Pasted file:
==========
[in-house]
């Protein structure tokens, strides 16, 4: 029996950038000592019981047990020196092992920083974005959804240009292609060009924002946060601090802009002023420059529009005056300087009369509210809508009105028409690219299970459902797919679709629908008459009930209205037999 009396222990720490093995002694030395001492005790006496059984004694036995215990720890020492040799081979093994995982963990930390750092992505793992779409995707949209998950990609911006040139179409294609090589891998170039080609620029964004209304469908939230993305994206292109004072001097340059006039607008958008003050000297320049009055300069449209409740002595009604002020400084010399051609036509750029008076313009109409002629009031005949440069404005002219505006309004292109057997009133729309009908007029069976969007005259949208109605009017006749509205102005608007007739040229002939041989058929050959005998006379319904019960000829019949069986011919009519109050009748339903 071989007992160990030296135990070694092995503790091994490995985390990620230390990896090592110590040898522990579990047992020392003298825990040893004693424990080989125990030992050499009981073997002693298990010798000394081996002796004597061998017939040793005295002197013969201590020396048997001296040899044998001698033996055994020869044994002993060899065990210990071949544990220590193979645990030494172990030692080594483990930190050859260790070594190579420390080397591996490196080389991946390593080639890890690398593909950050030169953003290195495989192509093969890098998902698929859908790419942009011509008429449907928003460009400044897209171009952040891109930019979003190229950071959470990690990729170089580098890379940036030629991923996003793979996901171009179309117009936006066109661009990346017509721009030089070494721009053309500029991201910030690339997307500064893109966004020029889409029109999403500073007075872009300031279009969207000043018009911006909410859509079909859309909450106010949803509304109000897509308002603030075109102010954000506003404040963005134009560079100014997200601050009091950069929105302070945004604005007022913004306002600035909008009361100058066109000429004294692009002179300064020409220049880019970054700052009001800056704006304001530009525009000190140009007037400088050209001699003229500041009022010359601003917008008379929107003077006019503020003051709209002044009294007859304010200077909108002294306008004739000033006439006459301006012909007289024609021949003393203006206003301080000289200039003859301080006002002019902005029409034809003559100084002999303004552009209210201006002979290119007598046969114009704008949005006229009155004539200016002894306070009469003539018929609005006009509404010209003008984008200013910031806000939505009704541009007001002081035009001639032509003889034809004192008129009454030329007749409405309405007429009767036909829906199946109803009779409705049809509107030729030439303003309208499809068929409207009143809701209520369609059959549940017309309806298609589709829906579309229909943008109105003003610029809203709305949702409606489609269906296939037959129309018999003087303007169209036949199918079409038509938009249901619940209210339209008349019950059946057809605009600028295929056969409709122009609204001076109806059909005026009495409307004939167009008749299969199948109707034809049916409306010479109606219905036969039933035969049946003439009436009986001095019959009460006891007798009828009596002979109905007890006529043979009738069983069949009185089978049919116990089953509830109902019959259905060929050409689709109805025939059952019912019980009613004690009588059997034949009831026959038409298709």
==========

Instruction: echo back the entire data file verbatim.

[in-house]
């Protein structure tokens, strides 16, 4: 029996950038000592019981047990020196092992920083974005959804240009292609060009924002946060601090802009002023420059529009005056300087009369509210809508009105028409690219299970459902797919679709629908008459009930209205037999 009396222990720490093995002694030395001492005790006496059984004694036995215990720890020492040799081979093994995982963990930390750092992505793992779409995707949209998950990609911006040139179409294609090589891998170039080609620029964004209304469908939230993305994206292109004072001097340059006039607008958008003050000297320049009055300069449209409740002595009604002020400084010399051609036509750029008076313009109409002629009031005949440069404005002219505006309004292109057997009133729309009908007029069976969007005259949208109605009017006749509205102005608007007739040229002939041989058929050959005998006379319904019960000829019949069986011919009519109050009748339903 071989007992160990030296135990070694092995503790091994490995985390990620230390990896090592110590040898522990579990047992020392003298825990040893004693424990080989125990030992050499009981073997002693298990010798000394081996002796004597061998017939040793005295002197013969201590020396048997001296040899044998001698033996055994020869044994002993060899065990210990071949544990220590193979645990030494172990030692080594483990930190050859260790070594190579420390080397591996490196080389991946390593080639890890690398593909950050030169953003290195495989192509093969890098998902698929859908790419942009011509008429449907928003460009400044897209171009952040891109930019979003190229950071959470990690990729170089580098890379940036030629991923996003793979996901171009179309117009936006066109661009990346017509721009030089070494721009053309500029991201910030690339997307500064893109966004020029889409029109999403500073007075872009300031279009969207000043018009911006909410859509079909859309909450106010949803509304109000897509308002603030075109102010954000506003404040963005134009560079100014997200601050009091950069929105302070945004604005007022913004306002600035909008009361100058066109000429004294692009002179300064020409220049880019970054700052009001800056704006304001530009525009000190140009007037400088050209001699003229500041009022010359601003917008008379929107003077006019503020003051709209002044009294007859304010200077909108002294306008004739000033006439006459301006012909007289024609021949003393203006206003301080000289200039003859301080006002002019902005029409034809003559100084002999303004552009209210201006002979290119007598046969114009704008949005006229009155004539200016002894306070009469003539018929609005006009509404010209003008984008200013910031806000939505009704541009007001002081035009001639032509003889034809004192008129009454030329007749409405309405007429009767036909829906199946109803009779409705049809509107030729030439303003309208499809068929409207009143809701209520369609059959549940017309309806298609589709829906579309229909943008109105003003610029809203709305949702409606489609269906296939037959129309018999003087303007169209036949199918079409038509938009249901619940209210339209008349019950059946057809605009600028295929056969409709122009609204001076109806059909005026009495409307004939167009008749299969199948109707034809049916409306010479109606219905036969039933035969049946003439009436009986001095019959009460006891007798009828009596002979109905007890006529043979009738069983069949009185089978049919116990089953509830109902019959259905060929050409689709109805025939059952019912019980009613004690009588059997034949009831026959038409298709």